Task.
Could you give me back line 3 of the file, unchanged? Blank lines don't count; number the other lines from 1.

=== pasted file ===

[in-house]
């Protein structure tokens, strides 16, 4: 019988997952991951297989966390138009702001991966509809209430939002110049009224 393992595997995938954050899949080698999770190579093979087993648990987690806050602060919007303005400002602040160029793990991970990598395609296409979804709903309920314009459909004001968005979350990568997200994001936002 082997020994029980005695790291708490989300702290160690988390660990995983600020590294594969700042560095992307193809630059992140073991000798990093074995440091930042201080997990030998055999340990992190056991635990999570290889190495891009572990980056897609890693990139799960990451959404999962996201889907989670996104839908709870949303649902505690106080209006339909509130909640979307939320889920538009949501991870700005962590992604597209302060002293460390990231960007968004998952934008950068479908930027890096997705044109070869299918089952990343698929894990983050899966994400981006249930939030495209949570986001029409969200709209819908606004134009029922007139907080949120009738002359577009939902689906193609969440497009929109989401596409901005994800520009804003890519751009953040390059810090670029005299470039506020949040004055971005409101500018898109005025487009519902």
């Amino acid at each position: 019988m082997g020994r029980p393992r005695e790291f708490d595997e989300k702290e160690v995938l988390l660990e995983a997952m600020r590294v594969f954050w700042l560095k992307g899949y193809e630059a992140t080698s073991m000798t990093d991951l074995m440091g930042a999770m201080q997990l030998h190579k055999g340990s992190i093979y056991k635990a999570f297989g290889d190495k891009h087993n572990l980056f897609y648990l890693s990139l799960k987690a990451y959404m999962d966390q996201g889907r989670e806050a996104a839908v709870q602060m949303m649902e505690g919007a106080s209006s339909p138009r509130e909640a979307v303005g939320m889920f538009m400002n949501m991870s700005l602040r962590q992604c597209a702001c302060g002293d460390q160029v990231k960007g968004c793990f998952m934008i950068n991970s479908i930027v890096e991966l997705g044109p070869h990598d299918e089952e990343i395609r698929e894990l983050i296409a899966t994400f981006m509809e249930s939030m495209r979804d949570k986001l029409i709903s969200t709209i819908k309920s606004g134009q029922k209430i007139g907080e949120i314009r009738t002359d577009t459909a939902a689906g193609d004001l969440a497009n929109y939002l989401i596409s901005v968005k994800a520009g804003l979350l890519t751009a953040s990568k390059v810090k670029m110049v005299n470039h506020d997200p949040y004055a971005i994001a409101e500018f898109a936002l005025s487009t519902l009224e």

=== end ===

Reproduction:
């Amino acid at each position: 019988m082997g020994r029980p393992r005695e790291f708490d595997e989300k702290e160690v995938l988390l660990e995983a997952m600020r590294v594969f954050w700042l560095k992307g899949y193809e630059a992140t080698s073991m000798t990093d991951l074995m440091g930042a999770m201080q997990l030998h190579k055999g340990s992190i093979y056991k635990a999570f297989g290889d190495k891009h087993n572990l980056f897609y648990l890693s990139l799960k987690a990451y959404m999962d966390q996201g889907r989670e806050a996104a839908v709870q602060m949303m649902e505690g919007a106080s209006s339909p138009r509130e909640a979307v303005g939320m889920f538009m400002n949501m991870s700005l602040r962590q992604c597209a702001c302060g002293d460390q160029v990231k960007g968004c793990f998952m934008i950068n991970s479908i930027v890096e991966l997705g044109p070869h990598d299918e089952e990343i395609r698929e894990l983050i296409a899966t994400f981006m509809e249930s939030m495209r979804d949570k986001l029409i709903s969200t709209i819908k309920s606004g134009q029922k209430i007139g907080e949120i314009r009738t002359d577009t459909a939902a689906g193609d004001l969440a497009n929109y939002l989401i596409s901005v968005k994800a520009g804003l979350l890519t751009a953040s990568k390059v810090k670029m110049v005299n470039h506020d997200p949040y004055a971005i994001a409101e500018f898109a936002l005025s487009t519902l009224e």